Each night our body is programmed to do housekeeping and repair. Routine, quality sleep allows the body to maintain optimal biologic rhythms and healthy cellular function. Studies show that people who have disrupted sleep have significantly higher rates of cancer. Vice versa, studies have shown that night-shift workers have an increased risk of cancer. Much of the research is linked to production of the pineal hormone, melatonin, which is produced while we sleep. This hormone is critical to immune function and cellular repair. Melatonin is also an anti-oxidant. Through multiple mechanisms, melatonin and good sleep keep our cells, at the DNA level, from becoming cancerous. Additionally, natural melatonin production declines as we age and generally, our sleep becomes worse.
Here are a few tips to help get you to sleep:
Avoid being over-stimulated at bedtime:
Avoid caffeine if you have difficulty falling asleep, especially after noon.
Avoid all alcohol if you have any sleep issues, especially from late afternoon on. Alcohol is sedating but has a paradoxical effect of causing awakenings during the night.
Turn off electronic devices that emit blue light, such as the TV, computers, smart phones, and tablets at least 2 hours prior to going to sleep as they inhibit melatonin production. If you must use these devices, consider using a blue light filtering app or amber colored glasses to block the blue light.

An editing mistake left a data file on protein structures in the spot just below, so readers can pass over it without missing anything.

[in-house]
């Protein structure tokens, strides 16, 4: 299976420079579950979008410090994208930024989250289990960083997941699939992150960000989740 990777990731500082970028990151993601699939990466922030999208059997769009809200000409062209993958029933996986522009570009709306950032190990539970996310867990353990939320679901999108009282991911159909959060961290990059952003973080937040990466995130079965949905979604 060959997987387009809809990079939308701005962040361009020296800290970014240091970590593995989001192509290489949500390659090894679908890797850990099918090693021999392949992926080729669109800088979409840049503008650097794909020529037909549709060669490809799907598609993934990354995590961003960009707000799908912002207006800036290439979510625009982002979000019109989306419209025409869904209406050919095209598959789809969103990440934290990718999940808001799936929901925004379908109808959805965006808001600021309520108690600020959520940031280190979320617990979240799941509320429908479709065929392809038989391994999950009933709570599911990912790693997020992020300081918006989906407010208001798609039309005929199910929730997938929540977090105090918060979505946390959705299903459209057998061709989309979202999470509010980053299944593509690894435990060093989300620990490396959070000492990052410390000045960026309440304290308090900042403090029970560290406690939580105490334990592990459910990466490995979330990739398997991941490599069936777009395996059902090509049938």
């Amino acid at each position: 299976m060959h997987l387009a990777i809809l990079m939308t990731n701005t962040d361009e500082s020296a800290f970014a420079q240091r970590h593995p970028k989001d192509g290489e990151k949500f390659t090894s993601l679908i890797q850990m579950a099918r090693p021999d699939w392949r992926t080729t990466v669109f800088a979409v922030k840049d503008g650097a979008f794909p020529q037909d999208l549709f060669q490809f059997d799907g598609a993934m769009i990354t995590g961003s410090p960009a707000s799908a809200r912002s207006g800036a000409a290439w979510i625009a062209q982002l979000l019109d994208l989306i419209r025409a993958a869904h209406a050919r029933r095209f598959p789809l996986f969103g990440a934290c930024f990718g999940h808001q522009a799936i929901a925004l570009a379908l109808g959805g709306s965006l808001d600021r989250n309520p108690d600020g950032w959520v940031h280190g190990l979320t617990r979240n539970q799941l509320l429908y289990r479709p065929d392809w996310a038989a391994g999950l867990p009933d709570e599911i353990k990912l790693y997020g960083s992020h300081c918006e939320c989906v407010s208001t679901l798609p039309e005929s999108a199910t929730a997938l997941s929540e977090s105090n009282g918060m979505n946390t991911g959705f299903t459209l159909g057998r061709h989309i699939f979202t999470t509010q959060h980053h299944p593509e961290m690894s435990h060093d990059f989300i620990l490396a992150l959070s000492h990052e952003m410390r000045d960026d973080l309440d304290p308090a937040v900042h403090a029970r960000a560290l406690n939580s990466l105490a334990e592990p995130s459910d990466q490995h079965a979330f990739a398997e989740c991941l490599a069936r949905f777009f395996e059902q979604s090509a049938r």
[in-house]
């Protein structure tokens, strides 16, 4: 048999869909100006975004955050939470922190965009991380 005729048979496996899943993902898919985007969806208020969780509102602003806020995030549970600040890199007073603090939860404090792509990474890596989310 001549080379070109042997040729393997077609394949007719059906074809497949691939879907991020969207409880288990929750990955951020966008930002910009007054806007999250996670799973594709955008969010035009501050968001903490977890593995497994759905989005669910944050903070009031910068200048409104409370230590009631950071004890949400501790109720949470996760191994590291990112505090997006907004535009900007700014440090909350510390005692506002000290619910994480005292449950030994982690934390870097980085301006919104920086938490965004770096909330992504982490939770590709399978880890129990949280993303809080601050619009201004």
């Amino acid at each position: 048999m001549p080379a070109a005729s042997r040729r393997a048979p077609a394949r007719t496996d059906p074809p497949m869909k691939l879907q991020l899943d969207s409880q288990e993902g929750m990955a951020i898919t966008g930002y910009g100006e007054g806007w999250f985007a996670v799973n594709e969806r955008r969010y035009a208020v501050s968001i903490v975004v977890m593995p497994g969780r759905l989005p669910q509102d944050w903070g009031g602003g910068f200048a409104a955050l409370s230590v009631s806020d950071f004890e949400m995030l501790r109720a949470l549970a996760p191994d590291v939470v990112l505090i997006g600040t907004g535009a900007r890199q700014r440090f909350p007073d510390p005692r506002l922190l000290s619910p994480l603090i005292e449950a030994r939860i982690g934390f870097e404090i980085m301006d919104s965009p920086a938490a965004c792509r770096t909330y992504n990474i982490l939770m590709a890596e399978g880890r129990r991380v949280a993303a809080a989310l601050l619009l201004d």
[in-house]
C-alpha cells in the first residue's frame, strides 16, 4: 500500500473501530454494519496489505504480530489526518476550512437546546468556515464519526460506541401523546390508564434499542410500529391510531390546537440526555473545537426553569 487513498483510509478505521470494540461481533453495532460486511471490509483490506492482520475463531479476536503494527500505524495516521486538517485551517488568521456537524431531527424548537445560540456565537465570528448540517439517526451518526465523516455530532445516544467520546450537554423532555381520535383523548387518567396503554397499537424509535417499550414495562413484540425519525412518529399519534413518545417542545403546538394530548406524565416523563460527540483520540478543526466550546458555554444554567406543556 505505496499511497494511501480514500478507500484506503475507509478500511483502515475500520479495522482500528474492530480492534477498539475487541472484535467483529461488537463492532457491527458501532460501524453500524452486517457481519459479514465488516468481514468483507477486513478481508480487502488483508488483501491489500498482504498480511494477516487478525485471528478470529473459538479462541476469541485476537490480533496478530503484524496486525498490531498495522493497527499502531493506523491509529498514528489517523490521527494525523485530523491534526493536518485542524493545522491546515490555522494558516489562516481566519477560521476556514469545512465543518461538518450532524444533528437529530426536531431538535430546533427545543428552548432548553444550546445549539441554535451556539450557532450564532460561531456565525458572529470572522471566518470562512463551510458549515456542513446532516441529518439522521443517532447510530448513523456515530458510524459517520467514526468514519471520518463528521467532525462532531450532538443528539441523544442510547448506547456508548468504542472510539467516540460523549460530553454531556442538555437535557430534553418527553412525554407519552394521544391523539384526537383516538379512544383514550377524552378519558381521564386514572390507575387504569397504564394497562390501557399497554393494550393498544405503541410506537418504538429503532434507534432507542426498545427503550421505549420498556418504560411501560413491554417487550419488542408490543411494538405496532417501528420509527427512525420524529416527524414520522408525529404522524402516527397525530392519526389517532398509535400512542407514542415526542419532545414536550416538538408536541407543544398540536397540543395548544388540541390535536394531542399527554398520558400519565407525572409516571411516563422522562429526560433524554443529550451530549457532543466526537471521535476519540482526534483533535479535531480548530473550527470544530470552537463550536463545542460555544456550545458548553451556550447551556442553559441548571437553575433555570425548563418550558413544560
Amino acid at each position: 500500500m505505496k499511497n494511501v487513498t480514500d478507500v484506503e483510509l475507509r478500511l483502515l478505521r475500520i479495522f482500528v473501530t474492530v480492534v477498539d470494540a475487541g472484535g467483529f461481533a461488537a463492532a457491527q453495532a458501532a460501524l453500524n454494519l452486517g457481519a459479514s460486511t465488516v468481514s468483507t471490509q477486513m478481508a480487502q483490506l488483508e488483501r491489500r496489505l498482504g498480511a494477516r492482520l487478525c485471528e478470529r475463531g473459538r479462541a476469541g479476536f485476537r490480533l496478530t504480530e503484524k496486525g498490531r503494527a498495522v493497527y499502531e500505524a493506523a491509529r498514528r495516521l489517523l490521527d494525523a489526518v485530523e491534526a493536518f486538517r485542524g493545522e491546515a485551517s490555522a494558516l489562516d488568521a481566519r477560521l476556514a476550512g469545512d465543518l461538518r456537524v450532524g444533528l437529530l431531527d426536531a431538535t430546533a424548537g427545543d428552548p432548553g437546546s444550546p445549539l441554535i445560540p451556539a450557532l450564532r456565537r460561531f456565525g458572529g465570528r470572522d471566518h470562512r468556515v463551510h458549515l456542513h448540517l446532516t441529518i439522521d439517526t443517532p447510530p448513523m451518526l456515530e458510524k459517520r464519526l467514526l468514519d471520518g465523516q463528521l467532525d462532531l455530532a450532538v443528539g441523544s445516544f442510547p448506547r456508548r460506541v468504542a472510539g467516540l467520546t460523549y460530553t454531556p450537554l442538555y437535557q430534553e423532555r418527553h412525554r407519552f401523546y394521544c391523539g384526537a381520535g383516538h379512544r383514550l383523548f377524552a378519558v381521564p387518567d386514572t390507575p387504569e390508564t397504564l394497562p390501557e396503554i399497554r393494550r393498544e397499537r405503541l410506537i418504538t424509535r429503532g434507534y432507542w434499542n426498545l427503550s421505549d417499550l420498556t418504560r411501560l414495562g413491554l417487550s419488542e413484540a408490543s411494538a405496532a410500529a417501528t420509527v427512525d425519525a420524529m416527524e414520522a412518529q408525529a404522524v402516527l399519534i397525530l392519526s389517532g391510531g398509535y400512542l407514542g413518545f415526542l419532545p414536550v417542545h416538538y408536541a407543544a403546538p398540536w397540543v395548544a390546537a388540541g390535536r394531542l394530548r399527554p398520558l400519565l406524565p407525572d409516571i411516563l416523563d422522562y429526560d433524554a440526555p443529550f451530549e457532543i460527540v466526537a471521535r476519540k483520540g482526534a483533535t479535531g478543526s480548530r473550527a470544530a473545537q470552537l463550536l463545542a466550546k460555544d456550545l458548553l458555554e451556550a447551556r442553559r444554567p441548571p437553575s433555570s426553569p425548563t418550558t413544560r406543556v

Allow your mind to relax and unwind at least an hour before bedtime. If this is challenging to you, try journaling, relaxation breathing, progressive relaxation, guided imagery, listening to soft music, taking a relaxation bath, with lavender essential oils and Epsom salts is desired. Try going to sleep to the sounds of the ocean or similar pleasant sounds.
Aim for 30-60 minutes of exercise daily to help support sleep, but don’t do it too close to bedtime if you know you’re prone to being over-stimulated by it.
Train the brain to feel sleepy & awake at regular times:
Try to view the sunset and dim the house lights after dark, always being mindful of safety. Keep your bedroom very dark and cool. Remove electronics from the bedside and use natural products for your bedding and pillows.
Keep a sleep routine-go to sleep and arise at the same times each day, including weekends. Retire between 10 and 11 PM for the healthiest melatonin production and restorative sleep.
If you have to get up during night to use the bathroom use a nightlight or as little light as possible.
Avoid napping as it interferes with the natural Circadian Rhythm. If extremely tired, limit nap time to 30 minutes or less.
Get at least 30 minutes of exposure to sunlight per day with no sunglasses. Get some bright light exposure soon after awakening and get some natural light exposure during the mid-portion of the day.
Develop a strong mental association between your bedroom & sleep:
The bedroom should be an oasis of tranquility. Do not use it as an office or recreation room-avoid reading, working, or watching TV in your bed!
Get into bed only when you are sleepy. If you are unable to fall asleep, get up and go into another dimly lit room and read a paper book or magazine or listen to soft music. Do not use a computer, watch TV, or use your smart phone.
An evening ritual helps prepare your body/mind for sleep:
Do the same thing every night, as you are training your body/mind to unwind from the day. Having a ritual that involves several steps triggers the brain that it’s time for bed. For example, taking a bath, brushing your teeth, and then doing some deep breathing while lying in bed.
Count your blessings or feeling gratitude is a great way to end the day.
Relax with a cup of tea an hour before bed. Some herbal sedating and relaxing teas include Passion flower, lemon balm, valerian, hops, and chamomile.
Progressive relaxation, gentle stretching, or yoga may also help you unwind and release from the day.